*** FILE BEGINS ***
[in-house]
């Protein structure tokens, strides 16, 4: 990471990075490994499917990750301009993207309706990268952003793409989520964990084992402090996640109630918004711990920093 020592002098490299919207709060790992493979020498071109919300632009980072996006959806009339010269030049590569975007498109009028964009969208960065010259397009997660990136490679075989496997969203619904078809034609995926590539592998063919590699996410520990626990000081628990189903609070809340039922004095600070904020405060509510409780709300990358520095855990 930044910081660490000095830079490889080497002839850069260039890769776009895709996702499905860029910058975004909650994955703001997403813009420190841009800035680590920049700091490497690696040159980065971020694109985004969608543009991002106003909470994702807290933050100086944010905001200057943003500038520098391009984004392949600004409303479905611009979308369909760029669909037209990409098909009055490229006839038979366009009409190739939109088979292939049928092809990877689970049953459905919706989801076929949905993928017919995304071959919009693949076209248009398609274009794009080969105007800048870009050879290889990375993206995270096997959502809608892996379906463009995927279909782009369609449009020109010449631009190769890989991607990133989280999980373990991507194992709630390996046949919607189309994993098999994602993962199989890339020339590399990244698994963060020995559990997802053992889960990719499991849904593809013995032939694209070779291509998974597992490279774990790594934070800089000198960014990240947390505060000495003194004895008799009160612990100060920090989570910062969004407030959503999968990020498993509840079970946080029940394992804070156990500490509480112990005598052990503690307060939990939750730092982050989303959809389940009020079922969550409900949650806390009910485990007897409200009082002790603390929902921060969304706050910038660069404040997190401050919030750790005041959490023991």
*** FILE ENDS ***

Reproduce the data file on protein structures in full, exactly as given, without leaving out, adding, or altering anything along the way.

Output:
[in-house]
């Protein structure tokens, strides 16, 4: 990471990075490994499917990750301009993207309706990268952003793409989520964990084992402090996640109630918004711990920093 020592002098490299919207709060790992493979020498071109919300632009980072996006959806009339010269030049590569975007498109009028964009969208960065010259397009997660990136490679075989496997969203619904078809034609995926590539592998063919590699996410520990626990000081628990189903609070809340039922004095600070904020405060509510409780709300990358520095855990 930044910081660490000095830079490889080497002839850069260039890769776009895709996702499905860029910058975004909650994955703001997403813009420190841009800035680590920049700091490497690696040159980065971020694109985004969608543009991002106003909470994702807290933050100086944010905001200057943003500038520098391009984004392949600004409303479905611009979308369909760029669909037209990409098909009055490229006839038979366009009409190739939109088979292939049928092809990877689970049953459905919706989801076929949905993928017919995304071959919009693949076209248009398609274009794009080969105007800048870009050879290889990375993206995270096997959502809608892996379906463009995927279909782009369609449009020109010449631009190769890989991607990133989280999980373990991507194992709630390996046949919607189309994993098999994602993962199989890339020339590399990244698994963060020995559990997802053992889960990719499991849904593809013995032939694209070779291509998974597992490279774990790594934070800089000198960014990240947390505060000495003194004895008799009160612990100060920090989570910062969004407030959503999968990020498993509840079970946080029940394992804070156990500490509480112990005598052990503690307060939990939750730092982050989303959809389940009020079922969550409900949650806390009910485990007897409200009082002790603390929902921060969304706050910038660069404040997190401050919030750790005041959490023991």